By Delta_Ass 0 Comments
Third and final Jaeger: Striker Eureka. "First and last of the Mark Fives." Though hopefully, NECA sees some good sales for this one so they might go back and give us the fourth Jaeger, Crimson Typhoon. I understand why it wouldn't make financial sense to go and make 18 inch versions of obscure ones like Horizon Brave or Tacit Ronin, but it really hurts to see my shelf with three of the hero Jaegers. There's an obvious hole there waiting to be filled. (that's what she said!)
Striker is the largest, by mass, of the three NECA figures. His head is about on equal level with Gipsy Danger's, while his jetpacks make him the tallest by a hair. This is probably oversized compared to the movie version, where Striker looked to be about a head shorter than Gipsy's tall lanky form, emphasizing its short, powerful bulldog-esque physique.
An interesting new wrinkle is the fact that Striker's two large fin-shaped jet thrusters on his back come separately, so some assembly is required. At first, this seemed an impossible task. Striker, just as the other NECA Jaegers before it, is mostly made of tough vinyl. So you see the male plug on the jetpack, and it doesn't slip comfortably into the hole on the back. I was jamming and jamming on it for a while before giving up. So like, I was totally about to start bitching about how this vinyl bullshit was screwing up the figure, just like Cherno, when I went online and looked up a youtube review and found out that you're supposed to use the hairdryer technique to soften up the hole so the plug goes in easily. And lo and behold, on the back of the box... there's some instructions to do just that. Doh, what a fool I was. So... just a note to anybody else: it's not a design defect, you're just meant to heat up and soften the hole. Lesson learned.
Here's a closeup of the detail on Striker. It looks really good, especially the molded detail on top of the cockpit. It's all film accurate and doesn't look warped the way that some vinyl features on Cherno did. Overall, I feel like they really learned from their mistakes on Cherno and got the quality control to where it needed to be. The feet are also flat and firm and plant perfectly on level surfaces. Really good changes after the last figure. The cockpit itself is rather large, so you don't get super good articulation with head movement. Side-to-side movement is good, but that's about it. There's no looking up or down.
One thing you definitely notice right off the bat is that Striker is by far the least weathered of the three Jaegers. There's some battle scrapes here and there, but for the most part this looks like a factory fresh model. I think that's okay though, since Striker is the most advanced Jaeger in existence and so it logically makes sense that it'd have taken less damage than the war-weary Cherno and Gipsy.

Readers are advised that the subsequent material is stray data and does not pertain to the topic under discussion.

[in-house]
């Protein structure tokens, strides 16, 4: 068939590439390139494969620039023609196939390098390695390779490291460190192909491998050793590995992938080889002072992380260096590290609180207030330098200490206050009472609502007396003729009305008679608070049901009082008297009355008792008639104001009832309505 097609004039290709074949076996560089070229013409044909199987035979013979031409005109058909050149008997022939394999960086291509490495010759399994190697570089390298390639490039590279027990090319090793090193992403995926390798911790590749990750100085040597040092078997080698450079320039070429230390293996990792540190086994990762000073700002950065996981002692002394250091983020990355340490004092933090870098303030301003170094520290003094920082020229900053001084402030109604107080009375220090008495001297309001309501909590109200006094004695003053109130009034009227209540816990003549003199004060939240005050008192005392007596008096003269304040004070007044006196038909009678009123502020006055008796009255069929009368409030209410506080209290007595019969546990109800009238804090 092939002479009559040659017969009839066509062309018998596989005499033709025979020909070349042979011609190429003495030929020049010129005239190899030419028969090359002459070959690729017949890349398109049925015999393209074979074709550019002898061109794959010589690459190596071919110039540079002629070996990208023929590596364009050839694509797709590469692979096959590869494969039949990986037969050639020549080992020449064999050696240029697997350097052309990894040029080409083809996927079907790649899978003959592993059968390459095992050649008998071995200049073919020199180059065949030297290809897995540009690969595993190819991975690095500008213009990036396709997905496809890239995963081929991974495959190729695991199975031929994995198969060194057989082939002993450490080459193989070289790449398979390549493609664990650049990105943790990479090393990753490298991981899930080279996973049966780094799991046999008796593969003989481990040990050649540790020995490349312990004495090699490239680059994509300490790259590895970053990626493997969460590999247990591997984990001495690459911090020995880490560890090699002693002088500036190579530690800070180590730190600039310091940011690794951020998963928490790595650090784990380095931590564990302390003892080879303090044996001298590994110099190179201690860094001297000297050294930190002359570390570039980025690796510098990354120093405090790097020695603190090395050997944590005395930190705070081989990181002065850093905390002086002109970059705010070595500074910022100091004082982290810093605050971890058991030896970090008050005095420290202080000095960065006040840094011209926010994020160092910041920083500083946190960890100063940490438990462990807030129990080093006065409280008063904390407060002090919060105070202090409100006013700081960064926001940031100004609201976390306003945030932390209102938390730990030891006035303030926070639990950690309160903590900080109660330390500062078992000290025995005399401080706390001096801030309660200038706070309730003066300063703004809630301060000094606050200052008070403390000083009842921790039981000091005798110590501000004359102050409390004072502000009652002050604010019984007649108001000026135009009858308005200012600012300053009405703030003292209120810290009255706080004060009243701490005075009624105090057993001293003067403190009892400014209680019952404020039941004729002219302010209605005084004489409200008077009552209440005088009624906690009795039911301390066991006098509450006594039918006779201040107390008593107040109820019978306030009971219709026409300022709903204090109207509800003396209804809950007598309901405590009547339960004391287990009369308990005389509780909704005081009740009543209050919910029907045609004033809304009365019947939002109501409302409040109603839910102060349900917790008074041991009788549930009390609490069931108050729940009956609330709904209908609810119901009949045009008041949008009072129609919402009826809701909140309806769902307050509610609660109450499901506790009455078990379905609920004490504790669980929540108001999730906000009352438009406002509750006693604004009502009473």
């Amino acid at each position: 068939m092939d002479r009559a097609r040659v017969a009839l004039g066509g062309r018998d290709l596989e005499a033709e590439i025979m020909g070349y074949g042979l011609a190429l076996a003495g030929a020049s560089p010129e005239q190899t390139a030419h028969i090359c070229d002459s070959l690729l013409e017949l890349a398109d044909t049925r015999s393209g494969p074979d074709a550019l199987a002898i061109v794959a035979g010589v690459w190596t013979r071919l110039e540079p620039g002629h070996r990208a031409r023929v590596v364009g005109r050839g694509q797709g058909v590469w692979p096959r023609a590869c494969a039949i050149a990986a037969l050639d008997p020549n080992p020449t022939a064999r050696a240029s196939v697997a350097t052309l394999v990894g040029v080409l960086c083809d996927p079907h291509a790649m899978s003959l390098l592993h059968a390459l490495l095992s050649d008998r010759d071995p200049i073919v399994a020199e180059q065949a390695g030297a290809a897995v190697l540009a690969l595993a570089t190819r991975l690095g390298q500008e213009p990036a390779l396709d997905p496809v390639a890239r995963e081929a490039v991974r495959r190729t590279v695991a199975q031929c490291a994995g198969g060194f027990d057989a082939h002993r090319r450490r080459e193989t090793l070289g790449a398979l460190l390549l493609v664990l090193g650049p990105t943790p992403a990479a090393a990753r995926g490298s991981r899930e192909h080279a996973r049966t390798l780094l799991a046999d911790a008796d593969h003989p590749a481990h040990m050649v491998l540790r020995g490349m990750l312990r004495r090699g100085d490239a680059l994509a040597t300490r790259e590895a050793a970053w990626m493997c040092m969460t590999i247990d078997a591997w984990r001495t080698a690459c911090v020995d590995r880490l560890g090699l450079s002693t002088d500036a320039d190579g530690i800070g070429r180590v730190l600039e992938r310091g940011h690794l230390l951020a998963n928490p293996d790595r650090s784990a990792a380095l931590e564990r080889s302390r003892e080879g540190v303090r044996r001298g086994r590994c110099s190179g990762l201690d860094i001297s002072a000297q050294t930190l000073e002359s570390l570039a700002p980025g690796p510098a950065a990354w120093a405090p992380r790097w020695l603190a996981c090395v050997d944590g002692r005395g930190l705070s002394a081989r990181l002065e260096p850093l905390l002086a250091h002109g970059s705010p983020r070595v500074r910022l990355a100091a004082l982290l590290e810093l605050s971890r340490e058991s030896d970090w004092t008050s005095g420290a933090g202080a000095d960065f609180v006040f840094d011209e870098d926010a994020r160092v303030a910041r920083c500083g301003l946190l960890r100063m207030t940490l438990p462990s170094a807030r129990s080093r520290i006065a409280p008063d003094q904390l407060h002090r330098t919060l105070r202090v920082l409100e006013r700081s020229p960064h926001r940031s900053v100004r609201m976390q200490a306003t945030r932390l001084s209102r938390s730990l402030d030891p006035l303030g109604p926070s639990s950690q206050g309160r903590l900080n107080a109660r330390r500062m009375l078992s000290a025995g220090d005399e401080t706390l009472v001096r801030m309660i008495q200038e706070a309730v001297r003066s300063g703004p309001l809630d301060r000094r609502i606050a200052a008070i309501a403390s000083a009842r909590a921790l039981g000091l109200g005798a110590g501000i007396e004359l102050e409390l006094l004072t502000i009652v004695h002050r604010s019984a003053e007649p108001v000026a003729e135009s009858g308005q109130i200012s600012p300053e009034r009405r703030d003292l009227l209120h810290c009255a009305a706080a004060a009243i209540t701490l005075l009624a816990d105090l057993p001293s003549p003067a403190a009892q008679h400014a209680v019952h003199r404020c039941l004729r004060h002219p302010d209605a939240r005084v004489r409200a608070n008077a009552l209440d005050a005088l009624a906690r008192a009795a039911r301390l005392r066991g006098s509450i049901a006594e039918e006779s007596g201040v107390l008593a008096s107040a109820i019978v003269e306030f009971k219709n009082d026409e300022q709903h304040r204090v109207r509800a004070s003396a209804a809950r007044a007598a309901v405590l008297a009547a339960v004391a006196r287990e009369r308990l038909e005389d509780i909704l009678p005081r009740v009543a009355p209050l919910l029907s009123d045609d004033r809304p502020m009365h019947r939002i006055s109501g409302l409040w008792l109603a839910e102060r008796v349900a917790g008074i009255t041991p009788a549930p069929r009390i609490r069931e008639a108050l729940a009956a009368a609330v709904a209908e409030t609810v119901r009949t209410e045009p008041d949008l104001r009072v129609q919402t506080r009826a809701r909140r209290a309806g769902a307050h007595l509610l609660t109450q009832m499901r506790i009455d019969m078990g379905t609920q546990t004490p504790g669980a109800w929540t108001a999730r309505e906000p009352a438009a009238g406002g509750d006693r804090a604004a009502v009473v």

While I'm really happy with the detailing on the figure, there are some design quirks that could've been worked on. The large wrist blades flip out from the arms and you can have them deployed just like in the movie. However, there's nothing that snaps them into position, they're simply operating off of friction, so if you're careless and bump the blades accidentally, you can just swing them into overlapping arcs, which looks bad. I just wish they'd made some sort of wrist stopper there to keep them from colliding into each other.
While the problem with Cherno's joints were that they were way too tight and constricted, NECA seems to have gone to the other extreme for Striker and made shoulder joints that are way too loose. Once again, instead of going for pricier ratchet joints (those are the ones that go "click click click" when you rotate the joint and are some of the strongest joints in action figure design) NECA went for cheaper ball joints that mainly rely on friction against the socket. This means that all too often, the arms of Striker will just fall down and droop. And you look at Striker's arms, and they're big and long and heavy, like a gorilla's arms. There's really no way that loose shoulder joints are gonna be able to support elevated arms like these in the vast majority of poses that you can think of. I've gotten them in some poses in these pictures by toying around with the arms for a while and finding sweet spots to relieve the stress on the joints, but it's not ideal by any means. Elevated arm poses are going to be a constant problem.
Another tricky thing about the figure is that the big finned jetpacks on the back are somewhat weighty and noticeably shift Striker's center of gravity backwards, resulting in a much more funky, top heavy figure than either Cherno or Gipsy. So you really need to check the balance and be sure of the pose, or else a slight loosening of the leg joints anywhere will either send it falling backwards from the weight of the jets, or forwards onto its face. I've already had it fall off the table once, thank god it's made out of tough vinyl and my floor's carpeted.
Here's how it looks with the light up feature. The top of the cockpit lights up, along with the lights on the chest. It's way way less bright than what you get with Cherno's lights, and feels like more of a nice warm glow than some crazy strong floodlights, which is nice.
There's a few problems with Striker, but its presence as a display piece is pretty damn impressive. Unlike with Cherno, they really got the details right and it all feels like a quality factory run. The loose shoulder joints and top heavy nature of the torso slightly detract from the playability, but it's not bad enough to stop me from recommending it.